Sure, Twitter and Facebook can keep you posted with of-the-moment specials at your favorite socially networked restaurants. But if you've got a more analog appetite, or if you want something you can count on week in, week out, you need a seven-day itinerary of edibles. Whether you're looking for cheap eats to feed the fam or late-night sop to soak up the swill, Nashville's culinary calendar is chock-full. Here's a quick list to post on the refrigerator door.
Taking its name from the Dutch word for "the best," Holland House's standard-size Meester Burger weighs in at 8 ounces and carries a $14 price tag during the rest of the week, but on Mondays, it's half the size for half the price. All night long, you can chase your $7 quarter-pounders with a selection of half-price bourbons. Beer and wines by the glass are also half-price from 5 to 7 p.m.
To stand in line at one of the five Middle Tennessee Moe's stores on a Monday evening is to answer the question "What do elementary school-age soccer players eat?" Because, come sundown, every tyke in a polyester jersey appears to be queuing up for a free supper of burritos, tacos or quesadillas. It seems too good to be true, but sure enough, kids eat free — at least one child per adult, anyway. That means your family of four can clock out for well under 20 bucks. Welcome to Moe's, indeed.
Man cannot live on cheese biscuits alone, so once a week the pitmasters at this small Birmingham-based chain switch things up, offering pulled pork and trimmings in flour tortillas. Billed as "tacos with a Southern soul," the wraps — loaded with pork, chicken, brisket, fried catfish or fried chicken — are $2.49 a piece, and a basket of three is $7.50. Or pig out on a plate of Kitchen Sink nachos, piled with a choice of meat — with pico, queso, lettuce, peppers, sour cream and barbecue sauce — for $7.
On the first Tuesday of the month, when Green Hills and Cool Springs shoppers are talking about dime bags, they're referring to something far more addictive than drugs. They're jonesing for the impossibly thin and crisp chocolate chip cookies packaged 10 for a dollar. Don't get too excited: The Jumbles and other full-size cookies in the bakery section aren't discounted on Dime Cookie Tuesday, but the 10-cent melt-in-your-mouth treats in this monthly promotion are worth marking on your calendar.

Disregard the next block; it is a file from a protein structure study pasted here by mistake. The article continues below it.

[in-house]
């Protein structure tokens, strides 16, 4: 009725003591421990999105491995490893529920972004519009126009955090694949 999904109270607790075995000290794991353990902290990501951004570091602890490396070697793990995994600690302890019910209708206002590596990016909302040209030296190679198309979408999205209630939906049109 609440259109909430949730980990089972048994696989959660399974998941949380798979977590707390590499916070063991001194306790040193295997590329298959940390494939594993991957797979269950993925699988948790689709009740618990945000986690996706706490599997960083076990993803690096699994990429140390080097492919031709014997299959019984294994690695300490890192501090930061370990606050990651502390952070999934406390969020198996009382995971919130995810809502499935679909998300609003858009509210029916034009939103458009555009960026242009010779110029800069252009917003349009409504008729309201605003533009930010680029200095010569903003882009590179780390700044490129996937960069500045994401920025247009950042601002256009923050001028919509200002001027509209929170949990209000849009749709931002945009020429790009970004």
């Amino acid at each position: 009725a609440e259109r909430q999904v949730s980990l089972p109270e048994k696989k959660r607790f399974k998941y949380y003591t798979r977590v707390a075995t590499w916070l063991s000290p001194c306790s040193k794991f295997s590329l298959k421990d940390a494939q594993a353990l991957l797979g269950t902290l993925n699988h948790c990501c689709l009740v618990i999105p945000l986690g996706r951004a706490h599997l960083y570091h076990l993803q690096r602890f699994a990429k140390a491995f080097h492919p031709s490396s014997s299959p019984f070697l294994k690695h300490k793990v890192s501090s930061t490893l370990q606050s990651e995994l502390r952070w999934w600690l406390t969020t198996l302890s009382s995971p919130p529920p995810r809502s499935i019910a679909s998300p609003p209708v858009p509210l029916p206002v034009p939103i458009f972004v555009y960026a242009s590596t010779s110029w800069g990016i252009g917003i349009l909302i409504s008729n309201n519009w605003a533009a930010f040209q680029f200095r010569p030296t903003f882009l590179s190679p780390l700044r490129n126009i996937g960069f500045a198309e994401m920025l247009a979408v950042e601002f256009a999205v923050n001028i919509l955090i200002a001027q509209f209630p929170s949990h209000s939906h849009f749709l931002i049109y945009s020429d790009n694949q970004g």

Tuesday is the new Friday at DaVinci's, which rescheduled its half-price dinner from the end of the week to the beginning. Now, thank God it's Tuesday, when all regular menu items are 50 percent off from 4:30 to 6:30 p.m. — alcohol not included.
Miss the days of playing Galaga at the bygone Gameland in Bandywood? Well, now the whole family can get the high score on Wednesday evening, when Crow's Nest (aka the former Gameland) offers kids chicken tenders, fried shrimp, mac-and-cheese, grilled cheese or a burger — plus a drink and a scoop of ice cream — for $2.99.
You know it's the weekend when Athens retires the "Closed" sign. Starting on Thursday, the doors at this Eighth Avenue eatery are open nonstop until 10 p.m. on Sunday. Around the clock, you can sample the Greek and American specialties that recently lured Guy Fieri and the crew of Diners, Drive-In and Dives. Whether your late-night appetites veer toward souvlaki and gyros or BLT and grilled cheese, Athens offers a clean, well-lighted place to while away the wee hours.
After a week of pulled pork, it's time to push the pig over on the smoker to make room for some succulent salmon. Seasoned with barbecue rub and slow-cooked over hickory, the foil-wrapped portions of flaky fish are served with a corn muffin and two sides. Choose from an array of comfort foods, including an ever-changing selection of grits. Available at both the Melrose location and the newly reopened Farmers' Market stall.
When the weather's just right to open the glass garage doors on his new Nolensville establishment, pitmaster Patrick Martin throws a whole hog into the barbecue pit in the middle of the room and waits about 25 hours until it's ready. Martin's Twitter and Facebook feeds are helpful, but in this case, smoke signals are the best form of communication. Follow your nose to the latter-day roadhouse around 7 p.m. on a Saturday, when the whole hog items on the menu are plucked straight from the bronzed body of a caramelized porker splayed over a bed of glowing embers.
Jalapeños, pickled green beans, onions and okra, cornichons, capers, Tabasco and olive juice line the bar at Jason McConnell's endearing Franklin eatery, where Sunday opens with a build-your-own-bloody buffet. Start with a tumbler of ice and vodka, then finish it off with a splash of tomato juice, a dash of pickle juice, a pinch of horseradish and a sidecar of beef jerky. You gotta get there early if you want to get a Slim Jim, warns chef Carl Schultheis. Otherwise you'll have to settle for a celery stalk. A roster of pain perdu, shrimp and grits, gumbo, eggs St. Louis and roasted oysters, along with 5-dollar kids' meals, makes 55 South a mouthwatering morning road trip.
Three tenners buy you a rustic three-course French meal, including soup or salad, bouillabaisse or boeuf Bourguignon and choice of sorbet or profiteroles. The regular menu, featuring produce grown in Miel's West Nashville farm plot, is also available. Service runs from 4:30 to 8 p.m.
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